Physical Medicine and Rehabilitation Department, Parc de Salut Mar (Hospital del Mar - Hospital de l'Esperança), Rehabilitation Research Group, Institut Hospital del Mar d'Investigacions Mèdiques (IMIM), Universitat Autònoma de Barcelona, Universitat Internacional de Catalunya, Barcelona, Catalonia, Spain.

Background And Aim: Both interval (IT) and continuous (CT) exercise training results in an improvement of aerobic capacity in patients with chronic obstructive pulmonary disease (COPD); however, their effects on cardiac autonomic function remains unclear. The aim of our study was to evaluate the effect of a supervised CT vs IT on autonomic cardiac function in COPD patients.

Methods: COPD patients were divided into two different groups according to training modality (IT or CT). Autonomic cardiac dysfunction (ACD) was defined as a heart rate recovery lower than 12 bpm heart rate after the first minute of maximal exercise (HRR1 ) and an abnormal chronotropic response (CR) to exercise (<80%).

Results: A total of 29 patients {mean [standard deviation (SD)] age: 68 (8) years, %FEV1 : 42 (13) predicted} were trained (15 subjects in the CT group, 14 subjects in the IT group). After training, both groups increased peak oxygen consumption [mean difference ΔVO2 peak: 156 mL/min (P = 0.04) on IT; and 210 mL/min (P = 0.01) on CT], HRR1 [IT, from 10.4 (5) to 13.8 (5) bpm (P = 0.04); and CT, from 14.3 (5) to 17.7 (5) bpm (P = 0.04)] and CR [IT, from 57% (22) to 81% (9) (P = 0.001); and CT, from 48% (28) to 73% (17) (P = 0.001)]. Sixteen patients showed ACD. Among these patients, HRR1 (P = 0.01 for IT and P = 0.04 for CT) and CR (P = 0.001 for IT and P = 0.002 for CT) were enhanced after training.

Conclusions: Both IT and CT exercise training improve heart rate recovery and CR in COPD patients. These benefits could help to individualize exercise training.
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http://dx.doi.org/10.1111/crj.12189DOI Listing
January 2016

Endurance exercise training improves heart rate recovery in patients with COPD.

COPD 2014 Apr 30;11(2):190-6. Epub 2013 Dec 30.

1Center for Research in Environmental Epidemiology (CREAL) - Hospital del Mar Research Institute (IMIM), Barcelona, Spain.

Background: Abnormalities of autonomic function have been reported in patients with chronic obstructive pulmonary disease. The effect of the exercise training in heart rate recovery (HRR) has not been established in patients with COPD.

Objective: To assess the effects of 8-weeks' endurance training program on parasympathetic nervous system response measured as heart rate recovery in a sample of moderate-to-severe COPD patients.

Methods: We recruited a consecutive sample of patients with COPD candidates to participate in a pulmonary rehabilitation program from respiratory outpatient clinics of a tertiary hospital. HRR was calculated, before and after training, as the difference in heart rate between end-exercise and one minute thereafter (HRR1) in a constant-work rate protocol.

Results: A total of 73 COPD patients were included: mean (SD) age 66 (8) years, median (P25-P75) post-bronchodilator FEV1 39 (29-53)%. The prevalence of slow HRR1 (≤12 beats) at baseline was 63%, and was associated with spirometric severity (mean FEV1 35% in slow HRR1 vs 53 in normal HRR1, p < 0.001). After 8-weeks training, HRR1 improved from mean (SD) 10 (7) to 12 (7) beats (p = 0.0127). Multivariate linear regression models showed that the only variable related to post-training HRR1 was pre-training HRR1 (p < 0.001).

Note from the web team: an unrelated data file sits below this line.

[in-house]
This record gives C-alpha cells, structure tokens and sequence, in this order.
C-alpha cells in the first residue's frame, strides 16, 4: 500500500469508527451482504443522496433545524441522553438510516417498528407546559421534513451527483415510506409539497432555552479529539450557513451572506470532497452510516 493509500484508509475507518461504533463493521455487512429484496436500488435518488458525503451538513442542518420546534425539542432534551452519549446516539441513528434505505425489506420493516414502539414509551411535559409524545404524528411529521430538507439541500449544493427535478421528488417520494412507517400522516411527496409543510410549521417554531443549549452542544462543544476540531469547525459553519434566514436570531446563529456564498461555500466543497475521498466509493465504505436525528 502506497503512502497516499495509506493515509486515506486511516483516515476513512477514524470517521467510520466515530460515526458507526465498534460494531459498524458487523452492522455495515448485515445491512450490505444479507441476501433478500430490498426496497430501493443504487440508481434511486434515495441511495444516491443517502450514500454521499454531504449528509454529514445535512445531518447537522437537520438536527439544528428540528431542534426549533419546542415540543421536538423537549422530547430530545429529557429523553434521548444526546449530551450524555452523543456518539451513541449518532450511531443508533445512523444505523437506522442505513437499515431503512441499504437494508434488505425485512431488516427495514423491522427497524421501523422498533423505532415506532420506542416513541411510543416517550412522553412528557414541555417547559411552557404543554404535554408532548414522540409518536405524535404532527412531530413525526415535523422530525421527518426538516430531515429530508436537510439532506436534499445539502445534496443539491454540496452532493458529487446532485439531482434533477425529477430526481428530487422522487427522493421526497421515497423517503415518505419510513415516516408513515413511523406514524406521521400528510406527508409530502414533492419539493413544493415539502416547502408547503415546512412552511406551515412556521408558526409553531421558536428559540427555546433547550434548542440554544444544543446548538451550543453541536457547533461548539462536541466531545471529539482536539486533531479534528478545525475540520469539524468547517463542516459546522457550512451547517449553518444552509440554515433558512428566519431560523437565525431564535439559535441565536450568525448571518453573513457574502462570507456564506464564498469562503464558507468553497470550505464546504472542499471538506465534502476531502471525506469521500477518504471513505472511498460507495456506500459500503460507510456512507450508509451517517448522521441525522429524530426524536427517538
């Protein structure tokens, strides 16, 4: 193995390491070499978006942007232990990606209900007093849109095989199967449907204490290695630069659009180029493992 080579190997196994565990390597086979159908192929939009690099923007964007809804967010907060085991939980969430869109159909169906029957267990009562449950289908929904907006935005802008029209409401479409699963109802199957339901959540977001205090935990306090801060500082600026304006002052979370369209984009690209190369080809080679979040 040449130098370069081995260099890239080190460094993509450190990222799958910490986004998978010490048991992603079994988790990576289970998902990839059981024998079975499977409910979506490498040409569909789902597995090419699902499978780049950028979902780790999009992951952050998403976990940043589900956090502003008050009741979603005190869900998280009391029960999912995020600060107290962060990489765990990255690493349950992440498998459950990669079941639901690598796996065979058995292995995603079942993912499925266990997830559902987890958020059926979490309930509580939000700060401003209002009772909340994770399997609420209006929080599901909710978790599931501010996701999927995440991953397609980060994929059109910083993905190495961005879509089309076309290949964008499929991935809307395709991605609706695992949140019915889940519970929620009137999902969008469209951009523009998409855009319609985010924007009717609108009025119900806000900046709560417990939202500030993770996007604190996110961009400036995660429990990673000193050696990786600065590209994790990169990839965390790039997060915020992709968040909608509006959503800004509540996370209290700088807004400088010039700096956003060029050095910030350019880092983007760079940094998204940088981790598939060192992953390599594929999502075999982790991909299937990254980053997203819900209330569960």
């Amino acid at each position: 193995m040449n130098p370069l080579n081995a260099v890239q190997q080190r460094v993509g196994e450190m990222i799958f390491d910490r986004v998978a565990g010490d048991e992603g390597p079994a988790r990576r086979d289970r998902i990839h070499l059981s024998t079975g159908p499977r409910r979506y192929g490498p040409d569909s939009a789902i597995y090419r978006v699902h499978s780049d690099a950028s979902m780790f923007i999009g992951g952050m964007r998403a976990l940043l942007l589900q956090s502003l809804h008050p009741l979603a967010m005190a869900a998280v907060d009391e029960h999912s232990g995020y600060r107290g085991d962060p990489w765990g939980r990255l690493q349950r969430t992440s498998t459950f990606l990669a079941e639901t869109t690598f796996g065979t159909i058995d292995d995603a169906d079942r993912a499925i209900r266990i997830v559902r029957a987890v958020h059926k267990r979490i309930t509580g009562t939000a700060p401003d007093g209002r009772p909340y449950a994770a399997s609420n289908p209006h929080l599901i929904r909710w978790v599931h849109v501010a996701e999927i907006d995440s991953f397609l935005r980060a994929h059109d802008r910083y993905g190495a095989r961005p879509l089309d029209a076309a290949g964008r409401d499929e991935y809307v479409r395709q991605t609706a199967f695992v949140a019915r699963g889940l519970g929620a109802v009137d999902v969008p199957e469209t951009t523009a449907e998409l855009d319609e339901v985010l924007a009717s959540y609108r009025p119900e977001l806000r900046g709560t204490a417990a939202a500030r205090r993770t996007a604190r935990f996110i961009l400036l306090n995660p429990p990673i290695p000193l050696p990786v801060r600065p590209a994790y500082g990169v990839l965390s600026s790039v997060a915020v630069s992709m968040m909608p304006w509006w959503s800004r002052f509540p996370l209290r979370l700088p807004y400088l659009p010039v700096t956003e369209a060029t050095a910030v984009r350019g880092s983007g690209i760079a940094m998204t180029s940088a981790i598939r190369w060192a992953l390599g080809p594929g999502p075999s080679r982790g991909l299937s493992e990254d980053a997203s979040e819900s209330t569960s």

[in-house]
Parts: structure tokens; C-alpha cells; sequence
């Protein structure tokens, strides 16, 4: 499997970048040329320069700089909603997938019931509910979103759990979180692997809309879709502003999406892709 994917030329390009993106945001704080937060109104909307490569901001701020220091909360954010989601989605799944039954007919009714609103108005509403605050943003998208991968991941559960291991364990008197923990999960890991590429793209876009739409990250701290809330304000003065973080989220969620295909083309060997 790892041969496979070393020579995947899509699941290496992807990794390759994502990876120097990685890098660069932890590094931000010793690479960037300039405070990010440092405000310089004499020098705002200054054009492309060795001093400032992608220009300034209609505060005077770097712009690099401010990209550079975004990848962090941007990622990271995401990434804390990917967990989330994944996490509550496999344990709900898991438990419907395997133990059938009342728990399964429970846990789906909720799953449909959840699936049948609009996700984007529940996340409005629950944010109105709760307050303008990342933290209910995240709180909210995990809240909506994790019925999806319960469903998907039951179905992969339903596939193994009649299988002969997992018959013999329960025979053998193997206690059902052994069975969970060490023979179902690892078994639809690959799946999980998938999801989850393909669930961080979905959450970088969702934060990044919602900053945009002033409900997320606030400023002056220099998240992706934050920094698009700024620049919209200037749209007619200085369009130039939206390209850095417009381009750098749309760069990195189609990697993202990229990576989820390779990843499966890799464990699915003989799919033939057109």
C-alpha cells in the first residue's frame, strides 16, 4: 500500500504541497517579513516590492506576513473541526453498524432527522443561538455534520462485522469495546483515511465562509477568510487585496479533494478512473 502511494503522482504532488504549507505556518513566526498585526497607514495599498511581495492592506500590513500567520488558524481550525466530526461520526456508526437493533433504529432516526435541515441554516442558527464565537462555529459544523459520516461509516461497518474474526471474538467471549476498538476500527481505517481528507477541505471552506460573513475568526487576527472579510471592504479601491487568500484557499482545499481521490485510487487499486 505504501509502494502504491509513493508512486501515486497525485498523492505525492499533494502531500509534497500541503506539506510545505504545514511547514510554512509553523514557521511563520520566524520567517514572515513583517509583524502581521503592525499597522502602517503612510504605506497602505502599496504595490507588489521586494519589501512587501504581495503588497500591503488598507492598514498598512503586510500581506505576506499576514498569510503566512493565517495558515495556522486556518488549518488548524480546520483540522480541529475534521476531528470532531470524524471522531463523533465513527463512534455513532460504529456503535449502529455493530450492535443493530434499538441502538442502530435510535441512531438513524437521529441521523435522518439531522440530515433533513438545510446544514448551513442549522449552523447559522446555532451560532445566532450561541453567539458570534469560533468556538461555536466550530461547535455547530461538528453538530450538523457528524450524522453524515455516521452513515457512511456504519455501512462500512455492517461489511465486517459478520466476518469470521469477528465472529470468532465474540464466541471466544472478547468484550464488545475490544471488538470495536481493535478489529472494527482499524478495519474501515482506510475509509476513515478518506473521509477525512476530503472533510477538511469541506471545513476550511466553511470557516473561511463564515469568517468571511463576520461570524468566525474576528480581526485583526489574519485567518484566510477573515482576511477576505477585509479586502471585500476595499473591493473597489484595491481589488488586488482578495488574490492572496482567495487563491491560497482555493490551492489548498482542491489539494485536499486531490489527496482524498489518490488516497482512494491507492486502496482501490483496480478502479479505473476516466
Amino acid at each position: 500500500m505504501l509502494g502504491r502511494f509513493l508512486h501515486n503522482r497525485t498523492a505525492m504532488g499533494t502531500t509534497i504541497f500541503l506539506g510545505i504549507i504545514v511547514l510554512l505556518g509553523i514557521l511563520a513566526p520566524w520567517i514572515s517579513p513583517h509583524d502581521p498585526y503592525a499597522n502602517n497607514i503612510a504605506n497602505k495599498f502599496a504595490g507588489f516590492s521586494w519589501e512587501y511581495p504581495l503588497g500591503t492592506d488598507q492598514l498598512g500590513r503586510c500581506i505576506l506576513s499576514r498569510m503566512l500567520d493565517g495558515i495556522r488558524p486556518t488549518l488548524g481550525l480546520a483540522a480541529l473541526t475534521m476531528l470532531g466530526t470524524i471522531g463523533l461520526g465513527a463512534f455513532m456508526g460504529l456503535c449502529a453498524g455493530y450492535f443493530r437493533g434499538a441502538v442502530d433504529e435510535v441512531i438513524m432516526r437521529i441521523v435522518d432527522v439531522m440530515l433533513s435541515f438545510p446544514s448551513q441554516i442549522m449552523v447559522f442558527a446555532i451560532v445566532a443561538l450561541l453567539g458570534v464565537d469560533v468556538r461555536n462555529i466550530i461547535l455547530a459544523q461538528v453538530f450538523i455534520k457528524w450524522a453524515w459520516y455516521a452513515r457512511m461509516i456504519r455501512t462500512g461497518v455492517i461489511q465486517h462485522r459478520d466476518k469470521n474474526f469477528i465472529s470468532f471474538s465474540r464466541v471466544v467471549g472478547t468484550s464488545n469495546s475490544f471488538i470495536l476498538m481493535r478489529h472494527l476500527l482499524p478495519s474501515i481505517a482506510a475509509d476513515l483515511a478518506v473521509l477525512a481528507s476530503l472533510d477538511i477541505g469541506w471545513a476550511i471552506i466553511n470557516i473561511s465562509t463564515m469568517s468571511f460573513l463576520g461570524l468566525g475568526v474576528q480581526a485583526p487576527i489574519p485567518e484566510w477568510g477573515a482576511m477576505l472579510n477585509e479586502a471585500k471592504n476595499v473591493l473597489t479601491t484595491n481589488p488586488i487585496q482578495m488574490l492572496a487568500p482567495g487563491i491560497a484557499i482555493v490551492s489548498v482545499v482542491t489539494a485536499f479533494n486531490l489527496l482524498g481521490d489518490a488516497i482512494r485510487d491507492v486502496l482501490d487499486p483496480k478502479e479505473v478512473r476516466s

Conclusions: These results suggest that training enhances HRR in patients with moderate-to-severe COPD. HRR is an easy tool to evaluate ANS such that it may be a useful clinical marker of parasympathetic nervous system response in patients with COPD.
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http://dx.doi.org/10.3109/15412555.2013.831401DOI Listing
April 2014

Prolonged respiratory symptoms in clean-up workers of the prestige oil spill.

Am J Respir Crit Care Med 2007 Sep 7;176(6):610-6. Epub 2007 Jun 7.

Center for Research in Environmental Epidemiology, Municipal Institute of Medical Research, Barcelona, Spain.

Rationale: The wreckage of the oil tanker Prestige in November 2002 produced heavy contamination off the coast of Galicia, Spain.

Objectives: To evaluate the prevalence of respiratory symptoms in local fishermen more than 1 year after having participated in clean-up work.

Methods: Questionnaires including qualitative and quantitative information about clean-up activities and respiratory symptoms were distributed among associates of 38 fishermen's cooperatives. Both postal and telephone follow-up was performed. The association between participation in clean-up work and respiratory symptoms was evaluated using multiple logistic regression analyses, adjusted for sex, age, and smoking status.

Measurements And Main Results: Between January 2004 and February 2005, data were obtained from 6,780 fishermen (response rate, 76%). Sixty-three percent had participated in clean-up operations. Lower respiratory tract symptoms (LRTS) were more prevalent in clean-up workers: odds ratio (OR), 1.73; 95% confidence interval (CI), 1.54-1.94. This association was consistent for men and women, for different fishermen's cooperatives, and for different types of respiratory symptoms, and remained after excluding those who reported anxiety or believed that the oil spill had affected their health (OR, 1.57; 95% CI, 1.37-1.80). The risk of LRTS increased with the number of exposed days, exposed hours per day, and number of activities (linear trend, P < 0.0001). The excess risk of LRTS decreased when more time had elapsed since last exposure: OR, 2.33, 1.69, and 1.24 for less than 14 months, 14-20 months, and more than 20 months, respectively.

Conclusions: Participation in clean-up work of oil spills may result in prolonged respiratory symptoms that last 1 to 2 years after exposure.
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http://dx.doi.org/10.1164/rccm.200701-016OCDOI Listing
September 2007